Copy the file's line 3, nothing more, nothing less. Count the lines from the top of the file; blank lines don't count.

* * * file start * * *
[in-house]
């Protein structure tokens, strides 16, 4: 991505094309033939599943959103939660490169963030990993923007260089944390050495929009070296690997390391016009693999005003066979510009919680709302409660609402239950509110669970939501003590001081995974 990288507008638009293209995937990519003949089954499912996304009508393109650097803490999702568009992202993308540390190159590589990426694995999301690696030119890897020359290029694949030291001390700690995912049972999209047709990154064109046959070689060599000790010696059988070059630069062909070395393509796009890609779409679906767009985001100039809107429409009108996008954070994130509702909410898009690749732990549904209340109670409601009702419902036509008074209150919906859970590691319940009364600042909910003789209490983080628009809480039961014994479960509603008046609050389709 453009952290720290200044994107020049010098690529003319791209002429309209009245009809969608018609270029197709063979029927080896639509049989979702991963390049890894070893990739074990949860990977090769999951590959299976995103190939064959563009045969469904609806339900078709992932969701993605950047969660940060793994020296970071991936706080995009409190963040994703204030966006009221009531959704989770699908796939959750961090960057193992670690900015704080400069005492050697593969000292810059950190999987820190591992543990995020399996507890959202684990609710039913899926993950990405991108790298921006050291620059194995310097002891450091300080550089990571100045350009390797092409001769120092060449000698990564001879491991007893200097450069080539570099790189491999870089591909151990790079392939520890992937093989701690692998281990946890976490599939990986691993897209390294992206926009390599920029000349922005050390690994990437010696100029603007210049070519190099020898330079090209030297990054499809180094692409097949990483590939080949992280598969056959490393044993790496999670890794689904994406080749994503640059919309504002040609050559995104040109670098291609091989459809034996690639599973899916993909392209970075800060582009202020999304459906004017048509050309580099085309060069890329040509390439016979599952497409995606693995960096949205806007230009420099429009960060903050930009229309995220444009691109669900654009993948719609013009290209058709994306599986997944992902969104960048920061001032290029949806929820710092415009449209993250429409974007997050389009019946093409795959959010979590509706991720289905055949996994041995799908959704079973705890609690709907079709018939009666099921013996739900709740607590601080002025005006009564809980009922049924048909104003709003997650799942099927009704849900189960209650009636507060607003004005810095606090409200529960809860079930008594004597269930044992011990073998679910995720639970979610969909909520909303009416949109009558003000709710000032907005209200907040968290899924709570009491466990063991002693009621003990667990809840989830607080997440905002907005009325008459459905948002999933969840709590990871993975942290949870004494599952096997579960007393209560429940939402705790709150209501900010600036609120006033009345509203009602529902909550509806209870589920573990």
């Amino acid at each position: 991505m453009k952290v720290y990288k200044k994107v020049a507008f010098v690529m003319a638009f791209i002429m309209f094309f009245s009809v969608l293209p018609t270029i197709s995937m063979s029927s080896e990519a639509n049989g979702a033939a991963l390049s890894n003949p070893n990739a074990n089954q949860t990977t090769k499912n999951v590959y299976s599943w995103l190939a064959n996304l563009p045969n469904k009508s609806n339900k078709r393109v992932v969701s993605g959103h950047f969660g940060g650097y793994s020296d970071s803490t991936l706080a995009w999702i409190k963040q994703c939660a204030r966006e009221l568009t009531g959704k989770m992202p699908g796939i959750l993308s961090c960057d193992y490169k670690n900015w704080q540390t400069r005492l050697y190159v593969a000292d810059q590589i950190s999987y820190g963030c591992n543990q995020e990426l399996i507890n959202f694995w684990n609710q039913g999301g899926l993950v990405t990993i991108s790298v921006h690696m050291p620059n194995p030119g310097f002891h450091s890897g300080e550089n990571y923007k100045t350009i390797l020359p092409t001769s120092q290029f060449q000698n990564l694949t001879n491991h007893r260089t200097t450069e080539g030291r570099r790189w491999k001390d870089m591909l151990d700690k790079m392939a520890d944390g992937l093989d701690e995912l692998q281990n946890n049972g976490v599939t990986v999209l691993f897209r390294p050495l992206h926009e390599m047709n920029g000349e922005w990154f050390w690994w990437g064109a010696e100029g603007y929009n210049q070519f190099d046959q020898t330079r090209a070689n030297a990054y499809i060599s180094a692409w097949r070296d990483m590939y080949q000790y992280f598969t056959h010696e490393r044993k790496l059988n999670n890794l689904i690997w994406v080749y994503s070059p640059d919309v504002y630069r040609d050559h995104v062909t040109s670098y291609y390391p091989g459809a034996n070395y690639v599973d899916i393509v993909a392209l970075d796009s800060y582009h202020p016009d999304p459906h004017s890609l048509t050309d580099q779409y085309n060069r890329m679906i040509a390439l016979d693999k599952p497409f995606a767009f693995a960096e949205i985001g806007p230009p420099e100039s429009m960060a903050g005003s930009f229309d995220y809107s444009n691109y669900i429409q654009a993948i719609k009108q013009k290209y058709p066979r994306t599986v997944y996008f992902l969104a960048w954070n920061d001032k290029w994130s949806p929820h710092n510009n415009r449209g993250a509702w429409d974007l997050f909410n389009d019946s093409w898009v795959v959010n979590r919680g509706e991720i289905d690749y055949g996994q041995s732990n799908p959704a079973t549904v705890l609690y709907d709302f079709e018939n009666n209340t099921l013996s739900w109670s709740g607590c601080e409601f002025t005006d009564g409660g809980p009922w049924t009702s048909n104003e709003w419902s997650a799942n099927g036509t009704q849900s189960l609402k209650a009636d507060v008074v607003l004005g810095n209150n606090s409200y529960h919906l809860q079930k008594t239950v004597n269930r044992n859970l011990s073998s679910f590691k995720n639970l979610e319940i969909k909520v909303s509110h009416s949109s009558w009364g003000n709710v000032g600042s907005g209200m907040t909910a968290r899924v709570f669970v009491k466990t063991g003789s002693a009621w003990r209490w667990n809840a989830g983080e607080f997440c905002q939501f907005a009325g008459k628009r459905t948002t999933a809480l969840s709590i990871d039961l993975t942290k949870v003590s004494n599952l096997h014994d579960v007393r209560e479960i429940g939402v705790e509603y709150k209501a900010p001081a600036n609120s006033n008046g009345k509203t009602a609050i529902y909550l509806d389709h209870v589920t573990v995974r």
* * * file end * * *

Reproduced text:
């Amino acid at each position: 991505m453009k952290v720290y990288k200044k994107v020049a507008f010098v690529m003319a638009f791209i002429m309209f094309f009245s009809v969608l293209p018609t270029i197709s995937m063979s029927s080896e990519a639509n049989g979702a033939a991963l390049s890894n003949p070893n990739a074990n089954q949860t990977t090769k499912n999951v590959y299976s599943w995103l190939a064959n996304l563009p045969n469904k009508s609806n339900k078709r393109v992932v969701s993605g959103h950047f969660g940060g650097y793994s020296d970071s803490t991936l706080a995009w999702i409190k963040q994703c939660a204030r966006e009221l568009t009531g959704k989770m992202p699908g796939i959750l993308s961090c960057d193992y490169k670690n900015w704080q540390t400069r005492l050697y190159v593969a000292d810059q590589i950190s999987y820190g963030c591992n543990q995020e990426l399996i507890n959202f694995w684990n609710q039913g999301g899926l993950v990405t990993i991108s790298v921006h690696m050291p620059n194995p030119g310097f002891h450091s890897g300080e550089n990571y923007k100045t350009i390797l020359p092409t001769s120092q290029f060449q000698n990564l694949t001879n491991h007893r260089t200097t450069e080539g030291r570099r790189w491999k001390d870089m591909l151990d700690k790079m392939a520890d944390g992937l093989d701690e995912l692998q281990n946890n049972g976490v599939t990986v999209l691993f897209r390294p050495l992206h926009e390599m047709n920029g000349e922005w990154f050390w690994w990437g064109a010696e100029g603007y929009n210049q070519f190099d046959q020898t330079r090209a070689n030297a990054y499809i060599s180094a692409w097949r070296d990483m590939y080949q000790y992280f598969t056959h010696e490393r044993k790496l059988n999670n890794l689904i690997w994406v080749y994503s070059p640059d919309v504002y630069r040609d050559h995104v062909t040109s670098y291609y390391p091989g459809a034996n070395y690639v599973d899916i393509v993909a392209l970075d796009s800060y582009h202020p016009d999304p459906h004017s890609l048509t050309d580099q779409y085309n060069r890329m679906i040509a390439l016979d693999k599952p497409f995606a767009f693995a960096e949205i985001g806007p230009p420099e100039s429009m960060a903050g005003s930009f229309d995220y809107s444009n691109y669900i429409q654009a993948i719609k009108q013009k290209y058709p066979r994306t599986v997944y996008f992902l969104a960048w954070n920061d001032k290029w994130s949806p929820h710092n510009n415009r449209g993250a509702w429409d974007l997050f909410n389009d019946s093409w898009v795959v959010n979590r919680g509706e991720i289905d690749y055949g996994q041995s732990n799908p959704a079973t549904v705890l609690y709907d709302f079709e018939n009666n209340t099921l013996s739900w109670s709740g607590c601080e409601f002025t005006d009564g409660g809980p009922w049924t009702s048909n104003e709003w419902s997650a799942n099927g036509t009704q849900s189960l609402k209650a009636d507060v008074v607003l004005g810095n209150n606090s409200y529960h919906l809860q079930k008594t239950v004597n269930r044992n859970l011990s073998s679910f590691k995720n639970l979610e319940i969909k909520v909303s509110h009416s949109s009558w009364g003000n709710v000032g600042s907005g209200m907040t909910a968290r899924v709570f669970v009491k466990t063991g003789s002693a009621w003990r209490w667990n809840a989830g983080e607080f997440c905002q939501f907005a009325g008459k628009r459905t948002t999933a809480l969840s709590i990871d039961l993975t942290k949870v003590s004494n599952l096997h014994d579960v007393r209560e479960i429940g939402v705790e509603y709150k209501a900010p001081a600036n609120s006033n008046g009345k509203t009602a609050i529902y909550l509806d389709h209870v589920t573990v995974r």